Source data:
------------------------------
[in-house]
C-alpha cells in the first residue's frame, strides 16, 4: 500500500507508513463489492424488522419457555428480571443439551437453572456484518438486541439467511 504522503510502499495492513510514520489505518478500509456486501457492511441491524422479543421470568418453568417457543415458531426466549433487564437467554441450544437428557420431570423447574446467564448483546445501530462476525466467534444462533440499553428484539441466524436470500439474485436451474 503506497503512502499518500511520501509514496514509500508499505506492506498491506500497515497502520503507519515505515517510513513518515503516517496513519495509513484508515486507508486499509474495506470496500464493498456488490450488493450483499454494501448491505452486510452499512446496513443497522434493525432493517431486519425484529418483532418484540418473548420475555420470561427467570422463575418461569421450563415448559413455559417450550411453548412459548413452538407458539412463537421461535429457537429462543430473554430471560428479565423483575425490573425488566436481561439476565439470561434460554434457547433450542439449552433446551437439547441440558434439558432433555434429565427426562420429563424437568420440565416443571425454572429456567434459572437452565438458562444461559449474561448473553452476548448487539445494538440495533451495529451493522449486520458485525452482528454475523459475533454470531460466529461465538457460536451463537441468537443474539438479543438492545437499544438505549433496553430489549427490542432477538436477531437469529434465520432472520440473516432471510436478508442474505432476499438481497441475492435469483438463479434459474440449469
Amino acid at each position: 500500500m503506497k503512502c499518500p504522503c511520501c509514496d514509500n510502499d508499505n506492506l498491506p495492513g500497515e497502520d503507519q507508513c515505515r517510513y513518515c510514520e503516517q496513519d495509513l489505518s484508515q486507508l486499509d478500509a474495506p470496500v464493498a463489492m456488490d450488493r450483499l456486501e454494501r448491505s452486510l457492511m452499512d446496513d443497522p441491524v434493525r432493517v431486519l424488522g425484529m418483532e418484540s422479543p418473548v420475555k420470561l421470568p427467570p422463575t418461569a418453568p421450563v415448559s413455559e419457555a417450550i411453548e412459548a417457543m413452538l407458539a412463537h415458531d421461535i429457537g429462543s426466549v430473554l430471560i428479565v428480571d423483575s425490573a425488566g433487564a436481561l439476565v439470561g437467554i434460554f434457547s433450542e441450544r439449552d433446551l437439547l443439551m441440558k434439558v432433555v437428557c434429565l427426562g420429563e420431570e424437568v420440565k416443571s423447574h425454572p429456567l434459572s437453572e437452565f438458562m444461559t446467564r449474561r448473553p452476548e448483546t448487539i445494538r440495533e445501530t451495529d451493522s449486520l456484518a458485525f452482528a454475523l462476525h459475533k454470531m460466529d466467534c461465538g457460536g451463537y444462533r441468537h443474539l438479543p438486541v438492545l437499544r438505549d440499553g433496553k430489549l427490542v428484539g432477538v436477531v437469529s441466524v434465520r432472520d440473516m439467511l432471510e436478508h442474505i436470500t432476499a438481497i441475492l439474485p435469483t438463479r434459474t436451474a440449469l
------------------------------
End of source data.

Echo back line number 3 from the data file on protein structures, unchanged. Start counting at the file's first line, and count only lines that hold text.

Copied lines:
Amino acid at each position: 500500500m503506497k503512502c499518500p504522503c511520501c509514496d514509500n510502499d508499505n506492506l498491506p495492513g500497515e497502520d503507519q507508513c515505515r517510513y513518515c510514520e503516517q496513519d495509513l489505518s484508515q486507508l486499509d478500509a474495506p470496500v464493498a463489492m456488490d450488493r450483499l456486501e454494501r448491505s452486510l457492511m452499512d446496513d443497522p441491524v434493525r432493517v431486519l424488522g425484529m418483532e418484540s422479543p418473548v420475555k420470561l421470568p427467570p422463575t418461569a418453568p421450563v415448559s413455559e419457555a417450550i411453548e412459548a417457543m413452538l407458539a412463537h415458531d421461535i429457537g429462543s426466549v430473554l430471560i428479565v428480571d423483575s425490573a425488566g433487564a436481561l439476565v439470561g437467554i434460554f434457547s433450542e441450544r439449552d433446551l437439547l443439551m441440558k434439558v432433555v437428557c434429565l427426562g420429563e420431570e424437568v420440565k416443571s423447574h425454572p429456567l434459572s437453572e437452565f438458562m444461559t446467564r449474561r448473553p452476548e448483546t448487539i445494538r440495533e445501530t451495529d451493522s449486520l456484518a458485525f452482528a454475523l462476525h459475533k454470531m460466529d466467534c461465538g457460536g451463537y444462533r441468537h443474539l438479543p438486541v438492545l437499544r438505549d440499553g433496553k430489549l427490542v428484539g432477538v436477531v437469529s441466524v434465520r432472520d440473516m439467511l432471510e436478508h442474505i436470500t432476499a438481497i441475492l439474485p435469483t438463479r434459474t436451474a440449469l